The next two graphs show us some of the demographic details of those who are getting sick and testing positive. In each graph, you’re looking at 8-week timelines for each age group side by side.
This week we saw decreases in cases for every age group. Next, let’s look at how cases are trending based on race.
We saw decreases for most races this week, except American Indian / Alaska Native. But it’s very concerning that the second highest race category was for the “unknown” category. This is a holding spot for cases that are pending investigation. Seeing this category rise as it has in the past 8 weeks is an indication that the weekly case totals are exceeding the capacity of the contact tracing workforce. That makes it harder to notify, test and isolate the close contacts of known cases.
The number of combined new hospital admissions (by date of report) is as follows:
- 24 hours: 115 new COVID-19 admissions, 16 admissions to the ICU (weekend reporting is typically light)
- 7 days: 1766 new COVID-19 admissions, 242 ICU admissions
- 4 weeks: 7598 new COVID-19 admissions, 963 ICU admissions
As indicated above, reporting over the weekend is often less than we see during the week. However, today’s ICU admission rate is higher than we typically see on a Sunday. Today there are 4959 COVID-19 patients currently hospitalized, a decrease of 10% compared to the previous week. In fact, we haven’t seen this metric under 5000 since 03Jan. This metric has plateaued and decreased over the past two weeks. So it’s another good sign of progress, taken together with other hospital metrics.
The graphic below shows us the Georgia Emergency Management Agency hospital regions. The table on the right tells you how each region is doing with respect to usage of their available ICU beds and how their COVID-19 patient population compares to their overall patient population.
There are some good signs here, even though we see so much red in the chart. First, there are only 3 regions that are maxed out for ICU beds, compared to 4 as we’ve seen recently. In addition, there are 6 regions now in the yellow zone (80-89.99%). In fact, the statewide average is now below 90% too. Let’s hope this trend continues in the coming week. All hospital regions continue to have a high COVID-19 patient census and all are in the red zone.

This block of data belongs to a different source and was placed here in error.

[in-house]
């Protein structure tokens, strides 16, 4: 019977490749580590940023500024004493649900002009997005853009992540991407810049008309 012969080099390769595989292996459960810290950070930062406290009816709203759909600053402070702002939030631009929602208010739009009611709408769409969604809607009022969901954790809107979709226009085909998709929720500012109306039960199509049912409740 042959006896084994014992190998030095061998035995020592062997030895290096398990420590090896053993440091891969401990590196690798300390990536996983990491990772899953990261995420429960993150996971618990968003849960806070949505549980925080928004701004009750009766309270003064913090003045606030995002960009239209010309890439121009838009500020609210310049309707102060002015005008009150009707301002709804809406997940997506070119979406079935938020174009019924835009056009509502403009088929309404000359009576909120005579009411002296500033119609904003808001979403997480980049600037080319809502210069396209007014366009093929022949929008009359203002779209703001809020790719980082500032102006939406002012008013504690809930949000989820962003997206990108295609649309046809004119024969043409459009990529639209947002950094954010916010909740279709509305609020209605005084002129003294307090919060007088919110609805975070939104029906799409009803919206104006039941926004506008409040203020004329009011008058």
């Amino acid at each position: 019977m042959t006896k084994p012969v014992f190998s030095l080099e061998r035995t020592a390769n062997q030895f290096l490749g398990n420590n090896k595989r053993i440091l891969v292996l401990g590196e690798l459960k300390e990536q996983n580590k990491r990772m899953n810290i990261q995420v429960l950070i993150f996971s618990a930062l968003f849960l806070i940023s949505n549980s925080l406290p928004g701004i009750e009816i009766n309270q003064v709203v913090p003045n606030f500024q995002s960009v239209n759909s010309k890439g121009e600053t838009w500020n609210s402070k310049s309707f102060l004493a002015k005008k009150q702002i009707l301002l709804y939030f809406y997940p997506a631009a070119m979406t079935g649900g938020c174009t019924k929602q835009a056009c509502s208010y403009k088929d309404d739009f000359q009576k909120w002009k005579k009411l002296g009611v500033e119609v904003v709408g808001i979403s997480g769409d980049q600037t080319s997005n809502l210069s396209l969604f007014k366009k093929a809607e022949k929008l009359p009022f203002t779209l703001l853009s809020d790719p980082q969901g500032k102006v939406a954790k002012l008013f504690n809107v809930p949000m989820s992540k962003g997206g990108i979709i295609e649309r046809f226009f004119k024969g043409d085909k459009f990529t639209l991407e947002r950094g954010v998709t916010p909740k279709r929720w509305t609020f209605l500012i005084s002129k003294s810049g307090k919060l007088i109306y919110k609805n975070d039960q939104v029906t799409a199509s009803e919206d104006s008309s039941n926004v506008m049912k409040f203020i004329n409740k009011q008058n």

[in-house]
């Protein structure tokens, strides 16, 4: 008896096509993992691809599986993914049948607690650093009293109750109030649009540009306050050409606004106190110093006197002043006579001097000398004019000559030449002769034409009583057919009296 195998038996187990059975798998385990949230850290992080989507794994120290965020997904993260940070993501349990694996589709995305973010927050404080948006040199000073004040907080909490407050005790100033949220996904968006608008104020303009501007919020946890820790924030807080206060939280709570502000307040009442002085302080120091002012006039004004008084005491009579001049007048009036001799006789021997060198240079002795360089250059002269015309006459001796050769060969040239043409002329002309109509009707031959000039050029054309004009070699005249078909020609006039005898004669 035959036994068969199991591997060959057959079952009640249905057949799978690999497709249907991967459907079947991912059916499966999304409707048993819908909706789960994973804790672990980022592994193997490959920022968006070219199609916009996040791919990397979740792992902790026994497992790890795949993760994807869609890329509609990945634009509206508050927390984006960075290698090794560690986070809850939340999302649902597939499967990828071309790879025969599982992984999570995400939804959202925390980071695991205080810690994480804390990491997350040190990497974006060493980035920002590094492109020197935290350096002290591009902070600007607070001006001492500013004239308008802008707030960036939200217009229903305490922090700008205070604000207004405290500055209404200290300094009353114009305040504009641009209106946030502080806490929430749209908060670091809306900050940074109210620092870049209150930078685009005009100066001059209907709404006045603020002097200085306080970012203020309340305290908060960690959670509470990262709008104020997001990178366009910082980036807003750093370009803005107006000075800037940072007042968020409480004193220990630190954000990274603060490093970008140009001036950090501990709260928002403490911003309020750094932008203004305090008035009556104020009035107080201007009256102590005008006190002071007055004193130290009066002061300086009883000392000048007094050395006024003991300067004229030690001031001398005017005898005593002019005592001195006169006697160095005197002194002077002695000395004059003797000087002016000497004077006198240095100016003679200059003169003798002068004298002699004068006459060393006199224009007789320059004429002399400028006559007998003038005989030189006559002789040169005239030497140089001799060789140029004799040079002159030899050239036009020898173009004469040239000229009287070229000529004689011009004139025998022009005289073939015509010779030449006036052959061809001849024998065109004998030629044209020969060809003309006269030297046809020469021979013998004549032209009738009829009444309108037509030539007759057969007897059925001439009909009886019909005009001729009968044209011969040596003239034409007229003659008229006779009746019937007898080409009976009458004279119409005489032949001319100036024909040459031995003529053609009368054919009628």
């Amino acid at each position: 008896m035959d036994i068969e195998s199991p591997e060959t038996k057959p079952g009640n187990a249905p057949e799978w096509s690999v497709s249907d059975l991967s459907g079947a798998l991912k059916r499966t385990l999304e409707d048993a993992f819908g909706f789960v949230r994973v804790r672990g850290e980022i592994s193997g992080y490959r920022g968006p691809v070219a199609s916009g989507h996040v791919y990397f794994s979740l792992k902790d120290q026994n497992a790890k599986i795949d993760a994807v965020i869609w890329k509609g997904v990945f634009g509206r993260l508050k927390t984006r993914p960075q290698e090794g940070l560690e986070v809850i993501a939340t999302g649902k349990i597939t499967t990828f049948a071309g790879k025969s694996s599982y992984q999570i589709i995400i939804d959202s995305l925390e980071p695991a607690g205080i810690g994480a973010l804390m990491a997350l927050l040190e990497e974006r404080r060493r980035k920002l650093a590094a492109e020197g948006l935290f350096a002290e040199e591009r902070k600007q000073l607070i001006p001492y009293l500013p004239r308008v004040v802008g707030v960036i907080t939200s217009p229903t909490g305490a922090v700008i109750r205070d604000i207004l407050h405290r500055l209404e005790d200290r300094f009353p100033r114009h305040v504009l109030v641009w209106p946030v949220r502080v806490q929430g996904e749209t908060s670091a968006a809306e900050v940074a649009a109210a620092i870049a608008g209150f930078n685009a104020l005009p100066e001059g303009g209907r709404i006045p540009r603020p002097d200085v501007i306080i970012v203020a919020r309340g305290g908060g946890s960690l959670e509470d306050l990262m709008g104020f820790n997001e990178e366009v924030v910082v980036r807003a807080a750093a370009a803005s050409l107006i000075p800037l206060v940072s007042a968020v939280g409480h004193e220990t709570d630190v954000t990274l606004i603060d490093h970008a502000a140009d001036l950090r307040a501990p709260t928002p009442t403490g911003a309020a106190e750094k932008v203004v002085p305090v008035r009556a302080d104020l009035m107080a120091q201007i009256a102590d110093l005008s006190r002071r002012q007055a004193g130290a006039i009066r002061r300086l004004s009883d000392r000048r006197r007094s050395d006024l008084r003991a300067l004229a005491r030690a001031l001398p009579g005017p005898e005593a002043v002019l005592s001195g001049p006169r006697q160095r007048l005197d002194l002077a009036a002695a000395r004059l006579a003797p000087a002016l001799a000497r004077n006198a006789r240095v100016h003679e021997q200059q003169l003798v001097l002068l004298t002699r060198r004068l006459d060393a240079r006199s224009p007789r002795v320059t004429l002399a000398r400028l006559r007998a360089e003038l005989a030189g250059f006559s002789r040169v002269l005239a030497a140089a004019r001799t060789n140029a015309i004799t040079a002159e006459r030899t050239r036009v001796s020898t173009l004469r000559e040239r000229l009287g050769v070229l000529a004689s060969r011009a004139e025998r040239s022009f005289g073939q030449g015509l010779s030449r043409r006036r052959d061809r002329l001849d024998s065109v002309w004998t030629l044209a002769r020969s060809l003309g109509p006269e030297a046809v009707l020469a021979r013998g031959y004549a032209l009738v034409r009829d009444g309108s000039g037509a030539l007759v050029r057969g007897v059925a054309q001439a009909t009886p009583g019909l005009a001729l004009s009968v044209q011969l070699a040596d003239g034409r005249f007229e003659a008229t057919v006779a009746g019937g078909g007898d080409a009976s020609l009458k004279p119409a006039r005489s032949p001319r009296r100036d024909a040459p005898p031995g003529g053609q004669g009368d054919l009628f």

Next, let’s look at the demographic details that we have for hospitalizations.
This week we saw decreases for most age groups. The exception was really young children, 0 - 4 years old.
The number of new confirmed deaths (by date of report) is as follows. The percentage in parentheses indicates how the increase compares to Georgia’s cumulative total at the start of each window of time.
- 24 hours: 3 (+0.3%)
- 7 days: 769 (+7%)
- 4 weeks: 2087 (+21.5%)
This week the number of deaths increased only 2.5% compared to the previous week. The current statewide total of confirmed deaths is 11,801 and of those, 17.7% were reported in the last 4 weeks alone. Of this week’s 769 newly reported deaths, 34% each came from rural and nonrural counties outside of the Atlanta metro. Another 21% came from Atlanta suburb counties and 9% came from the Atlanta counties of Fulton and DeKalb. The graph below shows how the 7-day death rate per 100,000 residents has trended over time for each county type. The state death rate is 49% above the peak during the summer surge. The death rate is worst for rural counties and best for the Atlanta counties of Fulton and DeKalb. In fact, the death rate in rural counties is 187% higher than the death rate in Atlanta.
Next, let’s look at the demographic data for this week’s deaths. Mercifully, deaths actually decreased for those 80+, although they remain very high. We saw increases for those aged 40-79.
Next, let’s see where this week’s newly reported deaths came from in terms of race. White and Asian populations saw a decrease this week, but there were increases for Black and “Other” race (the majority of Hispanic individuals are in this category).
It’s good to see some positive trends in the data. The emergence of the UK variant in the US is a serious concern, however, with a transmissibility rate that is estimated to be >40% higher than the wild type version of the SARS-CoV-2 virus we’ve been dealing with up to this time. It doesn’t appear to cause more severe disease so far. But with a higher transmissibility rate, that’s more “shots on goal” so to speak, for the virus. It will result in more hospitalizations and more deaths if it is able to take off in the United States. For this reason, limiting disease transmission is even more important now more than ever. It also makes contact tracing incredibly important, even as we see signs in the data that they’re overwhelmed. I really can’t think of a solid reason why anyone should be indoors with people they don’t live with while not wearing a mask other than dental procedures, etc. Of course, masks aren’t the only mitigation strategy we should be using, because none of them are perfect on their own. Instead, we need to layer them together. That’s why there are so many things you need to be concerned about all at once such as wearing a mask, keeping your distance from others, prioritizing outdoor interactions, observing good cough and hand hygiene, and getting the vaccine when it is made available to you.
That’s it for this week. I’ll be back tomorrow to put the Georgia pandemic in the national and global context.
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My Ph.D. is in Medical Microbiology and Immunology. I've worked at places like Creighton University, the Centers for Disease Control & Prevention and Mercer University School of Medicine. All thoughts are my professional opinion and should not be considered medical advice.